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Republican Walker Quits US Presidential Race

Wisconsin Gov. Scott Walker speaks at a news conference in Madison, Wis., where he announced that he is suspending his Republican presidential campaign, Sept. 21, 2015.

Republican Scott Walker has suspended his U.S. presidential campaign, effectively ending an eight-week formal push that saw him sink from near-frontrunner status to political insignificance in the key campaign state of Iowa.

Analysts and insiders attributed the Wisconsin governor's decision to a lack of funding, as he crisscrossed Iowa and sought support for the Republican nomination in other key states seen as favoring his conservative message.

But Monday, Walker said he had become disillusioned with the Republican race, and that the overall campaign had "drifted into personal attacks." He did not offer details. But in a thinly veiled swipe at leading candidate Donald Trump, Walker called on the remaining candidates to develop "a positive, conservative alternative to the current frontrunner."

Walker gained national attention in 2012, after his successful push to decertify public worker unions in his home state, and later for surviving a recall election largely organized and backed by disgruntled public workers and their supporters. But his campaign, launched in July, failed to gain traction nationally, and several recent surveys showed him favored by fewer than 5 percent of likely voters in Iowa.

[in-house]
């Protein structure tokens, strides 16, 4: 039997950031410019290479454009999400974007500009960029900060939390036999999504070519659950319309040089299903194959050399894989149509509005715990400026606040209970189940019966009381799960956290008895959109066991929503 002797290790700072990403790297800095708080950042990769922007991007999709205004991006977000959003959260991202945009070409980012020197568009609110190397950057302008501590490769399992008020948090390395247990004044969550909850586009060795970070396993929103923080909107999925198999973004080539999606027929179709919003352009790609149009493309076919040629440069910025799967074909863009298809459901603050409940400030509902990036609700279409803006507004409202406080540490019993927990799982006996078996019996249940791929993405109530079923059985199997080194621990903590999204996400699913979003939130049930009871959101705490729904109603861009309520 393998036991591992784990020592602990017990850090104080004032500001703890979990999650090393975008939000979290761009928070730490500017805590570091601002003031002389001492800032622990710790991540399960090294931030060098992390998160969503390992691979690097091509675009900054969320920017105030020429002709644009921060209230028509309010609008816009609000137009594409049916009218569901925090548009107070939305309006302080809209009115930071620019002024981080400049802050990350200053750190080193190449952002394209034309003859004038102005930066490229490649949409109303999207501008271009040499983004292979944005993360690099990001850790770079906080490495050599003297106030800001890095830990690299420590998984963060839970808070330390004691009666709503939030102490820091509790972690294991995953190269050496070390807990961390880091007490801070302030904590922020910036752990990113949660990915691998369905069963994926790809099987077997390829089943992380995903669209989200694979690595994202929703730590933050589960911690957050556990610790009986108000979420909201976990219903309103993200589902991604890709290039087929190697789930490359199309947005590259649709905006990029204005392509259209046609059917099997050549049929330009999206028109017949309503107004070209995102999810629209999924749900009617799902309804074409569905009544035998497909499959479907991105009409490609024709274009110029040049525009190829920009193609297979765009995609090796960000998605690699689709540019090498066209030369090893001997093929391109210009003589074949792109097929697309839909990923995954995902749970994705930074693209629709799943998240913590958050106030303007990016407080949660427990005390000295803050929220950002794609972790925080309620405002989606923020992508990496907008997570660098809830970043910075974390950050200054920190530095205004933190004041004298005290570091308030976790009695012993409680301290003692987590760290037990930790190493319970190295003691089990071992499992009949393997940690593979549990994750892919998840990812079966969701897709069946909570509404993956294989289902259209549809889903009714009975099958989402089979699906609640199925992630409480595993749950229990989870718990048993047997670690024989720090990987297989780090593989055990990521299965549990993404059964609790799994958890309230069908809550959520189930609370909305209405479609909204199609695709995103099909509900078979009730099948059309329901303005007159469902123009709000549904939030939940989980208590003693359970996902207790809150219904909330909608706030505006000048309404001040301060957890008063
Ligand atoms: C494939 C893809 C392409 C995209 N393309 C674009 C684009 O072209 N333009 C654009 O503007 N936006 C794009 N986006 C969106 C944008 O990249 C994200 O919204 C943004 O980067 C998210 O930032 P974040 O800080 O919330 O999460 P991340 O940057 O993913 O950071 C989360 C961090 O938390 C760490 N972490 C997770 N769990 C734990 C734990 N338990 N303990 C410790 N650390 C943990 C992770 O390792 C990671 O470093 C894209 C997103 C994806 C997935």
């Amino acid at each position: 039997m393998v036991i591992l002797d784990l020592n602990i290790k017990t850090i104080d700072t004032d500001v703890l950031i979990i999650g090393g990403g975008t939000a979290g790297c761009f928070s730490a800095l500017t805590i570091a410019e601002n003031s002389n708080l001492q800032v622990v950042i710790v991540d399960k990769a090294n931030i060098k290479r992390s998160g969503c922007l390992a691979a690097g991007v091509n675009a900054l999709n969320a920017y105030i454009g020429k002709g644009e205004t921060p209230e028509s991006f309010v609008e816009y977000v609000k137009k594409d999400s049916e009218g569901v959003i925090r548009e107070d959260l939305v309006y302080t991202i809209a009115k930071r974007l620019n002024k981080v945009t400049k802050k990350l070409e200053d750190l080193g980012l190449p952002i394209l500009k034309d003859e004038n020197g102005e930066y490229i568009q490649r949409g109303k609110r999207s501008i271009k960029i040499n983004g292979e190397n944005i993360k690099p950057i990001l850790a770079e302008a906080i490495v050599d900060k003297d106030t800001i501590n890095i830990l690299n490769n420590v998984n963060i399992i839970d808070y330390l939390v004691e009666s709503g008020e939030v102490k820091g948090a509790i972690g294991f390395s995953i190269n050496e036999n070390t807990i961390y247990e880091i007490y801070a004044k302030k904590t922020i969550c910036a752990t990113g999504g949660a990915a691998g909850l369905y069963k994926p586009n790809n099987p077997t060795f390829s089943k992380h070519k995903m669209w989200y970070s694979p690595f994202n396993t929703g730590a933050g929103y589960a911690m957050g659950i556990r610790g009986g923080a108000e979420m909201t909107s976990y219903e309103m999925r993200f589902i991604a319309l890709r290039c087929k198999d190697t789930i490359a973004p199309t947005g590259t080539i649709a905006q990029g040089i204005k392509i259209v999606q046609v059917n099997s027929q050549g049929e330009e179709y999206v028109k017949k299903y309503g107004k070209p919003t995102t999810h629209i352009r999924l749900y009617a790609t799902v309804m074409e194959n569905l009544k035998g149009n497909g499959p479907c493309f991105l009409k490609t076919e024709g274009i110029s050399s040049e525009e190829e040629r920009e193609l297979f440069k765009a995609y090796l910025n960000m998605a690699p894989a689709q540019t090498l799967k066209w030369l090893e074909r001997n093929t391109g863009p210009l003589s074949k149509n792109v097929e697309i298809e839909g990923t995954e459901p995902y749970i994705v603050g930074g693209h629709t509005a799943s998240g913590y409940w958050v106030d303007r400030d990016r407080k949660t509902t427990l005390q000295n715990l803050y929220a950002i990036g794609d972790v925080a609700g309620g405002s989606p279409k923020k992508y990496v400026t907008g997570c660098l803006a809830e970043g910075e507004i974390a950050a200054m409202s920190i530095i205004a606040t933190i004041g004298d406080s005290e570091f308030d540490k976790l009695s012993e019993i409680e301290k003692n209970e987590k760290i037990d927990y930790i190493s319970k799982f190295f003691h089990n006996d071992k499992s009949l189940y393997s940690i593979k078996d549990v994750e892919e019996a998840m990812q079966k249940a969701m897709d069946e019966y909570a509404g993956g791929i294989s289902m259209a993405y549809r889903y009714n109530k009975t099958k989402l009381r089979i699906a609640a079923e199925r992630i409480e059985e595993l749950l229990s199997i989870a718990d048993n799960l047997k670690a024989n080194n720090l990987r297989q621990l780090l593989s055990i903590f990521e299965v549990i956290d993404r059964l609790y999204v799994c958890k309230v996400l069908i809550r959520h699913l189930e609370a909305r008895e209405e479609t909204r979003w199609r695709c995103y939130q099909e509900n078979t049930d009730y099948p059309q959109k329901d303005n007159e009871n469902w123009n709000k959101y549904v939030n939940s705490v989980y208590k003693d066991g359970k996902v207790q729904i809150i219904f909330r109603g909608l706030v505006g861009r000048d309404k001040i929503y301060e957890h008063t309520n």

In other developments, a U.S.-based Islamic civil liberties group on Monday called for one of the leading Republican candidates, former neurosurgeon Ben Carson, to quit his campaign after he said he would never support a Muslim presidential candidate.

Nihad Awad, executive director of the Council on American-Islamic Relations, said that Carson, a devout Christian, should withdraw "because he's unfit to lead because his views are in contradiction with the United States Constitution."

Awad noted that the Constitution says "no religious test shall ever be required as a qualification" for U.S. public office.

"This cannot be misunderstood ... this is a very clear language to all Americans, to all generations, irrespective of who they are," Awad said at a news conference.

Carson told NBC's Meet the Press on Sunday, "I would not advocate that we put a Muslim in charge of this nation. I absolutely would not agree with that."

He said a president's faith should matter to voters and he described the Islamic faith as inconsistent with the U.S. Constitution, although he did not specify in which way Islam runs counter to constitutional principles.

Carson's comments came amid lingering fallout over Republican Donald Trump's refusal last week to take issue with a man who, during a New Hampshire campaign event, wrongly called President Barack Obama a Muslim and said Muslims are "a problem in this country."